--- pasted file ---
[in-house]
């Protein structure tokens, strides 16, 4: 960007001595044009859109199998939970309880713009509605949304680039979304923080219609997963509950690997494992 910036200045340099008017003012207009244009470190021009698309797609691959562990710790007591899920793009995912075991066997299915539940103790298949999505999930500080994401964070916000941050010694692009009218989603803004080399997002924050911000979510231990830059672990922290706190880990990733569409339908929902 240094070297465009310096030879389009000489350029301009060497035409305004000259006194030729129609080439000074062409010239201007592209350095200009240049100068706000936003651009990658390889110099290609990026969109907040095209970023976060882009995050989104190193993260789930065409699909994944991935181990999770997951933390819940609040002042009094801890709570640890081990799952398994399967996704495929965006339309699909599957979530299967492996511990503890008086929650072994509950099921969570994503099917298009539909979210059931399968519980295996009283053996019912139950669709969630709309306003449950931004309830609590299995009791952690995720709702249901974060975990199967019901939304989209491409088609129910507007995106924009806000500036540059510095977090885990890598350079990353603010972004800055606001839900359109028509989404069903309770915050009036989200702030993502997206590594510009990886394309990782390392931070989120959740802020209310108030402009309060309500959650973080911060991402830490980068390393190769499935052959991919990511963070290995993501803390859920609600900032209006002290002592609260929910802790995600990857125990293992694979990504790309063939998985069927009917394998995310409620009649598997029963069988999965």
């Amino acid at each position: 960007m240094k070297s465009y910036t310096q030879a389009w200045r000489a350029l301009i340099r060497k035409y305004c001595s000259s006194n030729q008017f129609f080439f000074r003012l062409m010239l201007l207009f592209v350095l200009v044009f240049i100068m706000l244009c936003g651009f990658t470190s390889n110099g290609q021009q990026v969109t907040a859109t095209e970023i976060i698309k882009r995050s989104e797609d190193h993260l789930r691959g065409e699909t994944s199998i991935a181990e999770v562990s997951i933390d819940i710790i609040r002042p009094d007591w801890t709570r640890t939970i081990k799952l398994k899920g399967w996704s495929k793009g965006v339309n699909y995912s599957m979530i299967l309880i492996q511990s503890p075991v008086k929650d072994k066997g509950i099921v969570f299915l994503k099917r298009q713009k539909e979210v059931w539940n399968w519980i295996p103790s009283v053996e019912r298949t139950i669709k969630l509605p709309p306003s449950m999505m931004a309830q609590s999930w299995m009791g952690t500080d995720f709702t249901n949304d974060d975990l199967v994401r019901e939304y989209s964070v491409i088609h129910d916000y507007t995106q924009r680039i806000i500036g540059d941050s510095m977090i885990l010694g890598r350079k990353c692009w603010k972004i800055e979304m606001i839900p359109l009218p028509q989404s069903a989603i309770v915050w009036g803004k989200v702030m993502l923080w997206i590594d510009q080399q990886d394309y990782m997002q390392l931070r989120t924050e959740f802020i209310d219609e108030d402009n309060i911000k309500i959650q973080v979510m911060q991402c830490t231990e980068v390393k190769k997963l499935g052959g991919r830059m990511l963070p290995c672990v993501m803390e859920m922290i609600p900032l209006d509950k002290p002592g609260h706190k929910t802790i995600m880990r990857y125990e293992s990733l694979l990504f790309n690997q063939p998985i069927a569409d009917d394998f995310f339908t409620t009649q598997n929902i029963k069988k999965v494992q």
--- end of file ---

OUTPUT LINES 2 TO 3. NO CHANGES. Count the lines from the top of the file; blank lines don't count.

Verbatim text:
């Protein structure tokens, strides 16, 4: 960007001595044009859109199998939970309880713009509605949304680039979304923080219609997963509950690997494992 910036200045340099008017003012207009244009470190021009698309797609691959562990710790007591899920793009995912075991066997299915539940103790298949999505999930500080994401964070916000941050010694692009009218989603803004080399997002924050911000979510231990830059672990922290706190880990990733569409339908929902 240094070297465009310096030879389009000489350029301009060497035409305004000259006194030729129609080439000074062409010239201007592209350095200009240049100068706000936003651009990658390889110099290609990026969109907040095209970023976060882009995050989104190193993260789930065409699909994944991935181990999770997951933390819940609040002042009094801890709570640890081990799952398994399967996704495929965006339309699909599957979530299967492996511990503890008086929650072994509950099921969570994503099917298009539909979210059931399968519980295996009283053996019912139950669709969630709309306003449950931004309830609590299995009791952690995720709702249901974060975990199967019901939304989209491409088609129910507007995106924009806000500036540059510095977090885990890598350079990353603010972004800055606001839900359109028509989404069903309770915050009036989200702030993502997206590594510009990886394309990782390392931070989120959740802020209310108030402009309060309500959650973080911060991402830490980068390393190769499935052959991919990511963070290995993501803390859920609600900032209006002290002592609260929910802790995600990857125990293992694979990504790309063939998985069927009917394998995310409620009649598997029963069988999965």
């Amino acid at each position: 960007m240094k070297s465009y910036t310096q030879a389009w200045r000489a350029l301009i340099r060497k035409y305004c001595s000259s006194n030729q008017f129609f080439f000074r003012l062409m010239l201007l207009f592209v350095l200009v044009f240049i100068m706000l244009c936003g651009f990658t470190s390889n110099g290609q021009q990026v969109t907040a859109t095209e970023i976060i698309k882009r995050s989104e797609d190193h993260l789930r691959g065409e699909t994944s199998i991935a181990e999770v562990s997951i933390d819940i710790i609040r002042p009094d007591w801890t709570r640890t939970i081990k799952l398994k899920g399967w996704s495929k793009g965006v339309n699909y995912s599957m979530i299967l309880i492996q511990s503890p075991v008086k929650d072994k066997g509950i099921v969570f299915l994503k099917r298009q713009k539909e979210v059931w539940n399968w519980i295996p103790s009283v053996e019912r298949t139950i669709k969630l509605p709309p306003s449950m999505m931004a309830q609590s999930w299995m009791g952690t500080d995720f709702t249901n949304d974060d975990l199967v994401r019901e939304y989209s964070v491409i088609h129910d916000y507007t995106q924009r680039i806000i500036g540059d941050s510095m977090i885990l010694g890598r350079k990353c692009w603010k972004i800055e979304m606001i839900p359109l009218p028509q989404s069903a989603i309770v915050w009036g803004k989200v702030m993502l923080w997206i590594d510009q080399q990886d394309y990782m997002q390392l931070r989120t924050e959740f802020i209310d219609e108030d402009n309060i911000k309500i959650q973080v979510m911060q991402c830490t231990e980068v390393k190769k997963l499935g052959g991919r830059m990511l963070p290995c672990v993501m803390e859920m922290i609600p900032l209006d509950k002290p002592g609260h706190k929910t802790i995600m880990r990857y125990e293992s990733l694979l990504f790309n690997q063939p998985i069927a569409d009917d394998f995310f339908t409620t009649q598997n929902i029963k069988k999965v494992q």